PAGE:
Kenneth Shockley
Kenneth Shockley

Shockley said everyone involved with the invasion prayed for the best, yet—to this day—he doesn’t consider himself a hero or a Merchant Marine who had courage.

“You get there safely, or you die. That was the choice,” he added.

Although military planners deceived the Germans of a supposed invasion near Calais, Shockley said the enemy was still entrenched in concrete bunkers that overlooked the Normandy coast.

“The top of the cliffs were supposed to be barren, but they were full of soldiers,” he recounted. “The Germans were on top, opening up with machine gun fire. We lost half our men before they went to shore. I could’ve driven on the beach, but I would draw fire from the top of the cliffs.”

Once the U.S. soldiers secured the beachhead, Shockley and his comrades stayed one night on the beach. Each soldier or sailor staying on the beach carried weapons … for Shockley, he had to carry a machine gun.

Yet, etched in Shockley’s mind was a horrifying experience for an 18-year-old Iowa boy who quickly grew up to be a man fighting in defense of his country, and despite good odds, he avoided the hail of German bullets that came from the cliffs, easily targeting the intrepid landing ship pilot.

Besides the D-Day invasion, Shockley also saw other action. He was part of a crew that transited the Panama Canal to the Pacific, and near the end of the war in 1945, his ship sailed through the Suez Canal on its way to fight the Japanese. They never arrived in the Far East.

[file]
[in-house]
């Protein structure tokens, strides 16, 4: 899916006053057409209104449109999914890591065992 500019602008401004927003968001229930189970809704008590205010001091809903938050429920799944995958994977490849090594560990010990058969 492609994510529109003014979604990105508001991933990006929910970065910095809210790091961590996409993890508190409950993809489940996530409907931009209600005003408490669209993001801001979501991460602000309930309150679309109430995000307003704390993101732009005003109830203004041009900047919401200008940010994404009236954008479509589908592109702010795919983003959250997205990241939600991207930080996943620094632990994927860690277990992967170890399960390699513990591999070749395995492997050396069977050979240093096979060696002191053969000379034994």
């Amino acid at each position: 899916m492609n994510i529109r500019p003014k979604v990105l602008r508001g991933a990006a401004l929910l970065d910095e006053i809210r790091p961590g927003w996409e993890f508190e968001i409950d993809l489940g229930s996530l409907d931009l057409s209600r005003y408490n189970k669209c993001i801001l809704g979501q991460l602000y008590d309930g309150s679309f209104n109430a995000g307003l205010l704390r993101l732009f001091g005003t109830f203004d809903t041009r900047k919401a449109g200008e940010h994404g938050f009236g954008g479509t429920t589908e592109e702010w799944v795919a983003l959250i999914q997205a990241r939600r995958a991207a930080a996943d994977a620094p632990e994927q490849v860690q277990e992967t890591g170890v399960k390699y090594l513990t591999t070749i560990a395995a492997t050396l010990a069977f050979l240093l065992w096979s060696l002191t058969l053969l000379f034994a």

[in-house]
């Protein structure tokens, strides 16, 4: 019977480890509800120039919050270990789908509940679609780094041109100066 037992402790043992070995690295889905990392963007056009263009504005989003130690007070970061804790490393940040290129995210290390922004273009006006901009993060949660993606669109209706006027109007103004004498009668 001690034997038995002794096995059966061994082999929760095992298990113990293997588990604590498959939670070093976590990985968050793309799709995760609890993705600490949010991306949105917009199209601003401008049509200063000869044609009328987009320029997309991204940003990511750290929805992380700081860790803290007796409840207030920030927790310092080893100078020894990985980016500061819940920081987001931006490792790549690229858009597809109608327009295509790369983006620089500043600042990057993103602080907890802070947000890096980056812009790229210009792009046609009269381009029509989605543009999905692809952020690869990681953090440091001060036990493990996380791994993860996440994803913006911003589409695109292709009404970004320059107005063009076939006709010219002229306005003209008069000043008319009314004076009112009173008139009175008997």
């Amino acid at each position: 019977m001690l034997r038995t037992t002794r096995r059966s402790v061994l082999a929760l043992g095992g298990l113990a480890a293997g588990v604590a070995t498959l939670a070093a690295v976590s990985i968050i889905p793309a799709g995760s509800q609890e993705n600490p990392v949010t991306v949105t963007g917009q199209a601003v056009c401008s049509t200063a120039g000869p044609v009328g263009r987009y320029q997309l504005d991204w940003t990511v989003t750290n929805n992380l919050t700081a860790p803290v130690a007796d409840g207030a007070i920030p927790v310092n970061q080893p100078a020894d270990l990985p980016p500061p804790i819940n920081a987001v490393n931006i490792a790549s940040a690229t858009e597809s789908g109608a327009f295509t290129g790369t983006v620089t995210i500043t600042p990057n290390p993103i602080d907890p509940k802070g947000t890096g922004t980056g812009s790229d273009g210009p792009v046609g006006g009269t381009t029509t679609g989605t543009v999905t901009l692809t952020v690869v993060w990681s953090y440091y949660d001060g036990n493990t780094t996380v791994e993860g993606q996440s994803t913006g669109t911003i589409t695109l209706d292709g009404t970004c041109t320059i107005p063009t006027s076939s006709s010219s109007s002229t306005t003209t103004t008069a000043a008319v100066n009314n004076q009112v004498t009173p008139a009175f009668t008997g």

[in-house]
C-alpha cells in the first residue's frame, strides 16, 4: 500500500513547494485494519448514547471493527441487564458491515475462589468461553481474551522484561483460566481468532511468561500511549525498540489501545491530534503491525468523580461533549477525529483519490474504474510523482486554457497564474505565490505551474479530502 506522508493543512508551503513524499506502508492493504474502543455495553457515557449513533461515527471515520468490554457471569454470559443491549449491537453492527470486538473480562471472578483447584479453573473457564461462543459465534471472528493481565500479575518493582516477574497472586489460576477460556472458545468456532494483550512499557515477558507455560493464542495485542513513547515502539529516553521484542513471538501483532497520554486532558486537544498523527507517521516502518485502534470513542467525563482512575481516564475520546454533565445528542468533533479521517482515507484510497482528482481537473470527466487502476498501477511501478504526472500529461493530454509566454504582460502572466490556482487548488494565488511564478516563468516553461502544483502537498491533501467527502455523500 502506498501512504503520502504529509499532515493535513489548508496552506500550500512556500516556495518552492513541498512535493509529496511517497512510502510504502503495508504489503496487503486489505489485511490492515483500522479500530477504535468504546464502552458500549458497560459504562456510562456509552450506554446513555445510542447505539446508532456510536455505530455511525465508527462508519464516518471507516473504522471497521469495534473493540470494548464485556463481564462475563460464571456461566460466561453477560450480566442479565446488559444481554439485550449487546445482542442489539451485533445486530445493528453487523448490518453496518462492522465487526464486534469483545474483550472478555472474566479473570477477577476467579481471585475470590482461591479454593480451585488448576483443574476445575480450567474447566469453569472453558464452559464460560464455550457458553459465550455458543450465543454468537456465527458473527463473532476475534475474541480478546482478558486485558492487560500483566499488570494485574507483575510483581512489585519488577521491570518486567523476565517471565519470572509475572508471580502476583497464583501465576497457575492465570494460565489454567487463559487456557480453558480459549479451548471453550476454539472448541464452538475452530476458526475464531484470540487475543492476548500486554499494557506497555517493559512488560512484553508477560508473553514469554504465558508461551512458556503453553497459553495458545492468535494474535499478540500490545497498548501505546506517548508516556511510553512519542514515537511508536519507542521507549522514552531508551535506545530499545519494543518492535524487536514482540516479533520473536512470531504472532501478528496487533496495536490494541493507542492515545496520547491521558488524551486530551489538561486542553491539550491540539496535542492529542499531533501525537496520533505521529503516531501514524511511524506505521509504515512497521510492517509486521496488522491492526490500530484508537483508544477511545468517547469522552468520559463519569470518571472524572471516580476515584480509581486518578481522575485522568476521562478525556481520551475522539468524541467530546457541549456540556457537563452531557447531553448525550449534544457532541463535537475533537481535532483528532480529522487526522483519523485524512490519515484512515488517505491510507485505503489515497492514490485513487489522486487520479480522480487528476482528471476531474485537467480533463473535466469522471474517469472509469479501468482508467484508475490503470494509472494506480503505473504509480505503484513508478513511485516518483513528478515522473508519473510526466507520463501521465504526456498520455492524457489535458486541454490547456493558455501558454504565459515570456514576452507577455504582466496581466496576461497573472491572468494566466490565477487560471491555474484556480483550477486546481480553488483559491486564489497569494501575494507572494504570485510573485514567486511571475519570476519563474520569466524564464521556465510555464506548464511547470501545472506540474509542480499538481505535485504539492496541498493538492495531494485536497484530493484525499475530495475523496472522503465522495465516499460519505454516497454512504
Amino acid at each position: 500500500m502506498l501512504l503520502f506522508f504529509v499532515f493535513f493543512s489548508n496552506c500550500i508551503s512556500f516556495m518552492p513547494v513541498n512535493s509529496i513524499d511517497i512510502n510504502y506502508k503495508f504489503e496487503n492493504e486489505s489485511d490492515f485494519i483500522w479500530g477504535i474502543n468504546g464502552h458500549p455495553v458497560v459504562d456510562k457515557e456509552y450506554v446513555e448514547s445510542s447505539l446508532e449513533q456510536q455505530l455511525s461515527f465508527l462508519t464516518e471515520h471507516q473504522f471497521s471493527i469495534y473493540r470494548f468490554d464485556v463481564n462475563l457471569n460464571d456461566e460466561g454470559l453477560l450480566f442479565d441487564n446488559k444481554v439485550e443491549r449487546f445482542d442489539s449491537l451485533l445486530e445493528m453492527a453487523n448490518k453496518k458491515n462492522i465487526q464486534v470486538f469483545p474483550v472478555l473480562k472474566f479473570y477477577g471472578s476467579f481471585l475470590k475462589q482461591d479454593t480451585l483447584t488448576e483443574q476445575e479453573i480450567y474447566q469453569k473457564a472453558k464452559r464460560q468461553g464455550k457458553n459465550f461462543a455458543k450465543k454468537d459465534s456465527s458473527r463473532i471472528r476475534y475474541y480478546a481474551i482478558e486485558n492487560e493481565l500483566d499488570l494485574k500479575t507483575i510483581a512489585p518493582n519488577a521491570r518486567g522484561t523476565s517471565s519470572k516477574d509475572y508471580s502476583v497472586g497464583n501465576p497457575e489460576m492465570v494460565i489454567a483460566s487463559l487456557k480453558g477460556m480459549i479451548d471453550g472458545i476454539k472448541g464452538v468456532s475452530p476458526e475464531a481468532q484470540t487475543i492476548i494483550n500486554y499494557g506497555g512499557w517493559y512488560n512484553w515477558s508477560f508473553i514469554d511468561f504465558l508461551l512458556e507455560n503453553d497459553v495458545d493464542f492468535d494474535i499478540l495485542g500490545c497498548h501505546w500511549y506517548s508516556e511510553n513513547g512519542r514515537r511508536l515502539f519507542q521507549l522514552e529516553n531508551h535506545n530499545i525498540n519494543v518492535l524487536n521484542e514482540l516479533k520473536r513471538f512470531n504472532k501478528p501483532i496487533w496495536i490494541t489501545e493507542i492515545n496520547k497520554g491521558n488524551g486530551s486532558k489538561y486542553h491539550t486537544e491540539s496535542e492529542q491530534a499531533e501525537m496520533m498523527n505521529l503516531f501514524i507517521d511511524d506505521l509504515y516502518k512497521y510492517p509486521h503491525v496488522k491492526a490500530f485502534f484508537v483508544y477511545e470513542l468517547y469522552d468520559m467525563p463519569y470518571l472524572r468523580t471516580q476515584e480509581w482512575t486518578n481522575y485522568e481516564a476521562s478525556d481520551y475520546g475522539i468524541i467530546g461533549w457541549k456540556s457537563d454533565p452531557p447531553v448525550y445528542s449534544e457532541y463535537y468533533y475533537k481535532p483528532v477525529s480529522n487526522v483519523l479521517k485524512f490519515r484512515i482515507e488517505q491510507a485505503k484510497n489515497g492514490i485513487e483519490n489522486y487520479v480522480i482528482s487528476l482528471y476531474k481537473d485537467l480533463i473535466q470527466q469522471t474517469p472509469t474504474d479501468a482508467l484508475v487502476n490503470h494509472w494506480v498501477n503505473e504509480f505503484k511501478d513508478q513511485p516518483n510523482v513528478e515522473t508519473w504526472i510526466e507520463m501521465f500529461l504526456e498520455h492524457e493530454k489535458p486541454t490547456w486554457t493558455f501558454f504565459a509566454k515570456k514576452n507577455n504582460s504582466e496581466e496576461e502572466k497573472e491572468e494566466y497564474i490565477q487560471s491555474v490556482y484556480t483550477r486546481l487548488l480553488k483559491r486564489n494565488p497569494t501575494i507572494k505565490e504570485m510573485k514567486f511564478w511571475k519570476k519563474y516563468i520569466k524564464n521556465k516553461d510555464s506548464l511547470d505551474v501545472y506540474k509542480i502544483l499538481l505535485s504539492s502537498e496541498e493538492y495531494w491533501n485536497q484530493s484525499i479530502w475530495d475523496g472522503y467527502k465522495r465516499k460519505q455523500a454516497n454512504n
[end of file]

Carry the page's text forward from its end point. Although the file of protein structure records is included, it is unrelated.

Shockley said they received word that the Japanese had surrendered, so the ship stopped in India and unloaded most of its supplies and equipment.

An eyewitness on the beach

Army Pvt. First Class Lynn Bradt, who grew up in upstate New York and later moved to Nevada, witnessed the first-day attack from LCI-99, which landed on Omaha beach at H-Hour+1 or 7 a.m. The chaotic scene of soldiers wading to the shore in strong currents and high tide was harrowing to all, including Bradt, a member of the U.S. Army’s 5th Division. LCI-99, though, struck an underwater mine and became immobile after Bradt went to shore in a “Duck” or DUKW, a six-wheel-drive amphibious vehicle.  

World War II veteran Lynn Bradt, right, visits Pearl Harbor in February 2020. Steve Ranson/NNG file photo
World War II veteran Lynn Bradt, right, visits Pearl Harbor in February 2020. Steve Ranson/NNG file photo

During Operation Overlord, 4,126 landing ships and crafts participated in the invasion, which Bradt, who died in 2020, called the most harrowing experience of his life.